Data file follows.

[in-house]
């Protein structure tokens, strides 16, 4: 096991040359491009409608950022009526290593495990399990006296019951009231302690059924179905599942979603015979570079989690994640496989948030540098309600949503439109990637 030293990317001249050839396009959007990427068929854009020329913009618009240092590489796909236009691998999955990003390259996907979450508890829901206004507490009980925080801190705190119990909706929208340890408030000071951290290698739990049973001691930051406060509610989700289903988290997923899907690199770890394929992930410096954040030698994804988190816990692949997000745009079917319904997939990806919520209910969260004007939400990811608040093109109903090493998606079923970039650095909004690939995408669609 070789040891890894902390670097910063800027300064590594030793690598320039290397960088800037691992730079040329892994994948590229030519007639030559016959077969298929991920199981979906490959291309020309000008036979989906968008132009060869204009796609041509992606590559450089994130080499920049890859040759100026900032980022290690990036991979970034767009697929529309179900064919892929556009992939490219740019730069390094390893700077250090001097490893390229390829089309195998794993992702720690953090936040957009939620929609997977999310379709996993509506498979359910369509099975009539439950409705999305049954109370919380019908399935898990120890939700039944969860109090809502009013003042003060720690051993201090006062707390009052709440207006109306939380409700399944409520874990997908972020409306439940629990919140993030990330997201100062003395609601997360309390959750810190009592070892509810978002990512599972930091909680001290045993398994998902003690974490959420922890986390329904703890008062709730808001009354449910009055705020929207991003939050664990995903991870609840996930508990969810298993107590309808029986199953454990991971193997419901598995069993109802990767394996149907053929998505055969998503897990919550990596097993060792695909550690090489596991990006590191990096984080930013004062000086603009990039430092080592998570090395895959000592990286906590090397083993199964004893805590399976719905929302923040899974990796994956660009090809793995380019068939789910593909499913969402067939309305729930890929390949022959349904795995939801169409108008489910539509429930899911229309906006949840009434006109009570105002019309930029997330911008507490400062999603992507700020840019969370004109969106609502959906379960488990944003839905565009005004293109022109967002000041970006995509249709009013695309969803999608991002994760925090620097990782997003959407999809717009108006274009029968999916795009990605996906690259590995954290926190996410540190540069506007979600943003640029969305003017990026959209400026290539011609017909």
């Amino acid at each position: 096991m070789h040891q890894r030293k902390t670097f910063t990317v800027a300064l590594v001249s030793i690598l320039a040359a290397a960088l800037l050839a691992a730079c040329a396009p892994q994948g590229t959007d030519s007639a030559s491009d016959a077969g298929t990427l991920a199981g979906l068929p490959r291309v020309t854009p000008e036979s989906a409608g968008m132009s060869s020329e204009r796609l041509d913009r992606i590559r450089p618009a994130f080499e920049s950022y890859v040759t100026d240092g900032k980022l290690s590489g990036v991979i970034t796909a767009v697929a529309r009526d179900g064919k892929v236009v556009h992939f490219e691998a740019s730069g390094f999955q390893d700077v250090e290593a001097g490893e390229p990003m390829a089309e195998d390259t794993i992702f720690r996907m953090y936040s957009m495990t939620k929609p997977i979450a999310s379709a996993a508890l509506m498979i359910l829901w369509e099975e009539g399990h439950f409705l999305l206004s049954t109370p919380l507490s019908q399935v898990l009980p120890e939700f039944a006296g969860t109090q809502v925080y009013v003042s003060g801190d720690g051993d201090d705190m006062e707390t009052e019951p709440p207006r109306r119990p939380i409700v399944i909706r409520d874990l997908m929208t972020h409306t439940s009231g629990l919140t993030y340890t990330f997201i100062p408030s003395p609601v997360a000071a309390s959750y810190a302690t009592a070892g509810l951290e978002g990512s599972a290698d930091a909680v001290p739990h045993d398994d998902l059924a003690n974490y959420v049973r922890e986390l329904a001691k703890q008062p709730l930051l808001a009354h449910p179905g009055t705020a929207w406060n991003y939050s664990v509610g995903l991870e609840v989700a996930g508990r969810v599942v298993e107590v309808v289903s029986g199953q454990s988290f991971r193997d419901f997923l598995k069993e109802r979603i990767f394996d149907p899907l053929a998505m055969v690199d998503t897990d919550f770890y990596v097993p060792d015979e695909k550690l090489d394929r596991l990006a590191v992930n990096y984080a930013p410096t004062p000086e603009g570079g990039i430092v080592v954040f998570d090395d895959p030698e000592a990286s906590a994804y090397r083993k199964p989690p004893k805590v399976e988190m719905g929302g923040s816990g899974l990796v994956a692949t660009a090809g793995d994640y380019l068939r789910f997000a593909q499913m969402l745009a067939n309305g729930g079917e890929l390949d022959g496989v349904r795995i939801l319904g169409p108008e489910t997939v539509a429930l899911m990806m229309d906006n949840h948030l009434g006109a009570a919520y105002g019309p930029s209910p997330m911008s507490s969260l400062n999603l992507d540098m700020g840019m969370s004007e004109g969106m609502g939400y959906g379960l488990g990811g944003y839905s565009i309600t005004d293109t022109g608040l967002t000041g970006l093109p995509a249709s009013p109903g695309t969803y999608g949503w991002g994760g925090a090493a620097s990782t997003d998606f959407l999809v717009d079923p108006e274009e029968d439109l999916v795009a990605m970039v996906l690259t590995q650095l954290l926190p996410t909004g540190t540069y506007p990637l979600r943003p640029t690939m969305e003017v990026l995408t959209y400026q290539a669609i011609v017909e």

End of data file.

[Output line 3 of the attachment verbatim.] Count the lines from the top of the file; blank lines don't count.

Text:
């Amino acid at each position: 096991m070789h040891q890894r030293k902390t670097f910063t990317v800027a300064l590594v001249s030793i690598l320039a040359a290397a960088l800037l050839a691992a730079c040329a396009p892994q994948g590229t959007d030519s007639a030559s491009d016959a077969g298929t990427l991920a199981g979906l068929p490959r291309v020309t854009p000008e036979s989906a409608g968008m132009s060869s020329e204009r796609l041509d913009r992606i590559r450089p618009a994130f080499e920049s950022y890859v040759t100026d240092g900032k980022l290690s590489g990036v991979i970034t796909a767009v697929a529309r009526d179900g064919k892929v236009v556009h992939f490219e691998a740019s730069g390094f999955q390893d700077v250090e290593a001097g490893e390229p990003m390829a089309e195998d390259t794993i992702f720690r996907m953090y936040s957009m495990t939620k929609p997977i979450a999310s379709a996993a508890l509506m498979i359910l829901w369509e099975e009539g399990h439950f409705l999305l206004s049954t109370p919380l507490s019908q399935v898990l009980p120890e939700f039944a006296g969860t109090q809502v925080y009013v003042s003060g801190d720690g051993d201090d705190m006062e707390t009052e019951p709440p207006r109306r119990p939380i409700v399944i909706r409520d874990l997908m929208t972020h409306t439940s009231g629990l919140t993030y340890t990330f997201i100062p408030s003395p609601v997360a000071a309390s959750y810190a302690t009592a070892g509810l951290e978002g990512s599972a290698d930091a909680v001290p739990h045993d398994d998902l059924a003690n974490y959420v049973r922890e986390l329904a001691k703890q008062p709730l930051l808001a009354h449910p179905g009055t705020a929207w406060n991003y939050s664990v509610g995903l991870e609840v989700a996930g508990r969810v599942v298993e107590v309808v289903s029986g199953q454990s988290f991971r193997d419901f997923l598995k069993e109802r979603i990767f394996d149907p899907l053929a998505m055969v690199d998503t897990d919550f770890y990596v097993p060792d015979e695909k550690l090489d394929r596991l990006a590191v992930n990096y984080a930013p410096t004062p000086e603009g570079g990039i430092v080592v954040f998570d090395d895959p030698e000592a990286s906590a994804y090397r083993k199964p989690p004893k805590v399976e988190m719905g929302g923040s816990g899974l990796v994956a692949t660009a090809g793995d994640y380019l068939r789910f997000a593909q499913m969402l745009a067939n309305g729930g079917e890929l390949d022959g496989v349904r795995i939801l319904g169409p108008e489910t997939v539509a429930l899911m990806m229309d906006n949840h948030l009434g006109a009570a919520y105002g019309p930029s209910p997330m911008s507490s969260l400062n999603l992507d540098m700020g840019m969370s004007e004109g969106m609502g939400y959906g379960l488990g990811g944003y839905s565009i309600t005004d293109t022109g608040l967002t000041g970006l093109p995509a249709s009013p109903g695309t969803y999608g949503w991002g994760g925090a090493a620097s990782t997003d998606f959407l999809v717009d079923p108006e274009e029968d439109l999916v795009a990605m970039v996906l690259t590995q650095l954290l926190p996410t909004g540190t540069y506007p990637l979600r943003p640029t690939m969305e003017v990026l995408t959209y400026q290539a669609i011609v017909e």